What Students can Learn from Caged Pets in the Classroom

All pets are wonderful teaching tools for children.

Aside from the traditional lesson of “responsibility” pets in the classroom can be helpful for teaching creativity, for helping children identify and communicate thoughts and feelings effectively, they can be used to teach Social Studies, History, Biology, Psychology, even using manners and developing simple practices of self-care.

It all begins with a creative teacher.

Animals are great themes to use for telling stories, writing poetry, or even making puppets and puppet shows. It all begins with a creative teacher. Ask your students to tell a story about the class “hamster”, Harry, for instance. You can give as much or as little direction as you choose. “Make up a story about Harry the Hamster.” Gives little direction, and allows children almost total creative freedom, whereas “Tell a story about what happened the day that Harry the Hamster got sent to the principals office” gives children creative freedom, but within a more limited setting. You can teach the elements of story-writing, literary devices used, talk about setting, characters, dialog, and plot. Get Harry’s opinion on the stories, and help children learn how to critique their own, and other people’s work. The same ideas can be used for story-telling, writing poetry, or making puppets and performing a puppet show, where the lead character is a “Harry puppet” made by children.

Conveying Thoughts and Feelings:
Pet therapy is a very successful approach to helping children learn to express their emotions. Harry the hamster is a great tool for helping children learn to identify and express their emotions, to give honest opinions, and to learn valuable social skills. Begin each day asking the children to guess how Harry is feeling today. Children often find it easier to convey their true feelings upon another person or thing, so if one child says that Harry is mad, you have an indication from that child that something is bothering them. After the children have had a chance to respond, you can also check in with Harry. Terms like mad, sad, lonely, happy, content, upset, annoyed, and a hundred others can be used to teach new words for the feelings children have. Discuss “why” Harry is feeling a certain way today, and ask children if they are feeling, or have ever felt the same way.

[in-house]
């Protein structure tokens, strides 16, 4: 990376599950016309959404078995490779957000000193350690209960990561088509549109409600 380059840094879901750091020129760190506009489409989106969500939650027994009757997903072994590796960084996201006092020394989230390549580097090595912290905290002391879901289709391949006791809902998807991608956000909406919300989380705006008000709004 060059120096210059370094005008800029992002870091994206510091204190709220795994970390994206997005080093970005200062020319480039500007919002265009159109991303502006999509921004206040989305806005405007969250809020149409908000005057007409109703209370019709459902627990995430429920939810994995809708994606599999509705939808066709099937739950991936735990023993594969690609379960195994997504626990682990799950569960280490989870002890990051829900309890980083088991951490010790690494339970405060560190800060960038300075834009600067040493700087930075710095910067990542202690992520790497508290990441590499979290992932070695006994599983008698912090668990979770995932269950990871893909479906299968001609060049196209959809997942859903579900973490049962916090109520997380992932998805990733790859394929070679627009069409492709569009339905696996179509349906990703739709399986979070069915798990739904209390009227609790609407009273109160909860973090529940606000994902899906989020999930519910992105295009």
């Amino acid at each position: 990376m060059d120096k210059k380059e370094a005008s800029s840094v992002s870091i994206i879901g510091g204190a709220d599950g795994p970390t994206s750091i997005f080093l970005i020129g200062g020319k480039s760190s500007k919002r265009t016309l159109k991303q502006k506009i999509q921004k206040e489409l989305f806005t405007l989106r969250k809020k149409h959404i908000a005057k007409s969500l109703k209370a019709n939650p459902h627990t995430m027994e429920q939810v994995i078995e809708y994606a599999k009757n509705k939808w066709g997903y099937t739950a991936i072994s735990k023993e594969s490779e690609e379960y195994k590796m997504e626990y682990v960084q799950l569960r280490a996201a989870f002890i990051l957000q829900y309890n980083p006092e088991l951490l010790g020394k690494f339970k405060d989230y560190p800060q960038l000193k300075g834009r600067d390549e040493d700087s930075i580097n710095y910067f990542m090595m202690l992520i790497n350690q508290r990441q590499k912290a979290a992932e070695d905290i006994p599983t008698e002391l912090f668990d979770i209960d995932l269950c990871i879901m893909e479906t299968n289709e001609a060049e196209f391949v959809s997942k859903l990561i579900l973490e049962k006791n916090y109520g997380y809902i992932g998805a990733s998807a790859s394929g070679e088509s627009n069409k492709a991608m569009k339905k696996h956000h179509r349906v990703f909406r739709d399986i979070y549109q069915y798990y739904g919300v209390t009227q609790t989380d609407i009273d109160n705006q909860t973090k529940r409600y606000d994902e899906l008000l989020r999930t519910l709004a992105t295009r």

Social Studies is a fun way to use animals in your classroom. Research the area where the animal comes from. Show pictures, or read stories from this region. Use your pet to help answer questions such as “What is it like to live in ….” or “What do people eat in…”

Biology/Life Sciences:
What better way to teach children about biology and life science, than by having a living example in your own classroom? Teach children terms like “climate” and “habitat”, talk about the life cycle, talk about prey and predators, and ask your pet how it feels to be either prey or predator, in the wild. Use terms such as nocturnal or diurnal. Discuss animal classification methods such as mammals, or reptiles, or amphibians. Talk about natural instincts. Talk about sickness, disease and germs, as well as anatomy and other health related Sciences. Encourage good self-care, by introducing words like diet, nutrition, exercise, and healthy behavior.

The uses for pets in the classroom are only as limited as the teachers creativity and desire to include the pet as part of the daily curriculum plans.